MADISON, Ala. (WHNT) - When Donald Trump turned on Celtic Drive to speak in front of thousands at the Madison City Schools stadium Sunday, everyone wasn't looking to support him.
Two groups stood at the intersection of Celtic Drive and Madison Boulevard.
"We are protesting Donald Trump and his hate speech," said organizer Linda Haynes. "Not everybody here in Huntsville thinks the way Trump does.
Her group of proudly liberal protesters waved their signs at Trump supporters walking to the rally as well as buses shuttling more people.
Alabama Coalition for Immigrant Justice (ACIJ)
On the other side of Celtic Drive stood a group of proud Mexicans and Mexican-Americans pushing the Latino vote.
They chanted "Racism has got to go" and "This is what democracy looks like" to those walking past their group.
A woman stopped in front of them yelling "Deportation! You're illegal, you've invaded our country, you're invaders!"
A spokesperson for the group, a volunteer with ACIJ says Trump cannot exclude the Latino population and expect to be president in a nation that is too diverse for exclusion.
"What he's demonstrating is hate," explained Juanita Mendoza. "He's demonstrating that if it's not his color, he doesn't want to deal with it."
Around the country, groups of veterans have been sporadically popping up at Trump rallies to protest his anti-Muslim rhetoric. The group, using the hashtag #VetsVsHate, also appeared in the audience here in Madison County.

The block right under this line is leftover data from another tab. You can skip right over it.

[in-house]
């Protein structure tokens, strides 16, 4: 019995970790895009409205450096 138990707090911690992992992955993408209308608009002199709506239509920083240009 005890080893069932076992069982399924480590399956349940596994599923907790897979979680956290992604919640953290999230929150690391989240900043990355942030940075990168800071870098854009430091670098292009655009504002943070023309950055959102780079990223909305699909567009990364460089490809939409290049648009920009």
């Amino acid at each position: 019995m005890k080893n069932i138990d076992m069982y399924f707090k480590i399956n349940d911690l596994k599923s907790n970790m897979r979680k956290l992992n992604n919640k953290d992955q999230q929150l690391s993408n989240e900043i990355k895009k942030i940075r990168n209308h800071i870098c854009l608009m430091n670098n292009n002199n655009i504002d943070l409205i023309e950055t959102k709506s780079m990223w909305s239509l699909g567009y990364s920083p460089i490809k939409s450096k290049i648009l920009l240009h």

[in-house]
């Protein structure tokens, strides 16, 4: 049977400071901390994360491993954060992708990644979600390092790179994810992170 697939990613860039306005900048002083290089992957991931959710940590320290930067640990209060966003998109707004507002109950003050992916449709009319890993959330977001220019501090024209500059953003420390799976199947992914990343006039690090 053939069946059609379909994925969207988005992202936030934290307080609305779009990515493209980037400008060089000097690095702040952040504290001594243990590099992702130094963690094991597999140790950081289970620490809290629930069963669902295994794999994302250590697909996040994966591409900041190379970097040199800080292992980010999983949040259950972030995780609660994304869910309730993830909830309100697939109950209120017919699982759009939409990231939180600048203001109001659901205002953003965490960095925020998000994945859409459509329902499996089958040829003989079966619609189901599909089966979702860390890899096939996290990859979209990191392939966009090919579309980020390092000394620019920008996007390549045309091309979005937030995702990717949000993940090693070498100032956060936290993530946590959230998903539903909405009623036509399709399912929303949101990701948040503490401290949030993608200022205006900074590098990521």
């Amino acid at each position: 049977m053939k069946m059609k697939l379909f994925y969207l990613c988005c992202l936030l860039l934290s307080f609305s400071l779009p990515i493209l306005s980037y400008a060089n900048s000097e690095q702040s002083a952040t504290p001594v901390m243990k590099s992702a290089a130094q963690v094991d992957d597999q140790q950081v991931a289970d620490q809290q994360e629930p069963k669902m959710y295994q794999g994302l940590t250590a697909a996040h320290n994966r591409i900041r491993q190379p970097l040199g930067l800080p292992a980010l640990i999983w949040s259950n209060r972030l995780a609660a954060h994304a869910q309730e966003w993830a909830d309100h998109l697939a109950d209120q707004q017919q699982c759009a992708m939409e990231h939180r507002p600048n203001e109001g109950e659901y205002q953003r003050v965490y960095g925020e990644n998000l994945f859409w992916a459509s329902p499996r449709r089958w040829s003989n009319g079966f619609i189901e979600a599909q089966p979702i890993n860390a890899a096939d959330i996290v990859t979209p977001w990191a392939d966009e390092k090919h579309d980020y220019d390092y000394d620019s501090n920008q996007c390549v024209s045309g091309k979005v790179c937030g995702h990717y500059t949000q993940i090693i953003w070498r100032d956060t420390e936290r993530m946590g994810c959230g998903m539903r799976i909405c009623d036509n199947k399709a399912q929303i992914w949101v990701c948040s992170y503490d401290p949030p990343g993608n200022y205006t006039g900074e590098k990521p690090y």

When they held up signs, people covered them with Trump signs, and they were quickly forced out of the stadium.
"That says a lot, for a veteran to be booed by a nation full of 'patriots,'" said veteran Zach Choate.
The group came in two teams with two banners, one said 'We Stand with Our Muslim Brothers and
Sisters' and the other read 'Mr. Trump: Veterans Say End Hate Speech.'
Choate says he served with Muslims, and is convinced they are productive members of society and an asset to the American Armed Forces.
"It's common knowledge that your brothers and sisters that fight alongside you would lay down their life for you," he began. "I can definitely say the same about those that we're calling 'terrorists' here today."
Black Lives Matter: Huntsville HBCU students
A group of college kids from Huntsville's largest historically black college, Alabama A&M University, was in attendance, with a Black Lives Matter sign in tow.
"We thought it would be a positive thing to have our voices heard to see if he had anything to say about Black Lives Matter," said AAMU student Kerry Warren.
Instead, their poster was ripped by an audience member.
The students were escorted out, and held their fists in the air as they left.
Students from Oakwood University, the Rocket City's other HBCU, were also in the stands and say they were asked to leave as well.
"We experienced so much hatred and racism," said Warren. "They told us to 'clean toilets' and said we would never become anything."
All of the groups left peacefully.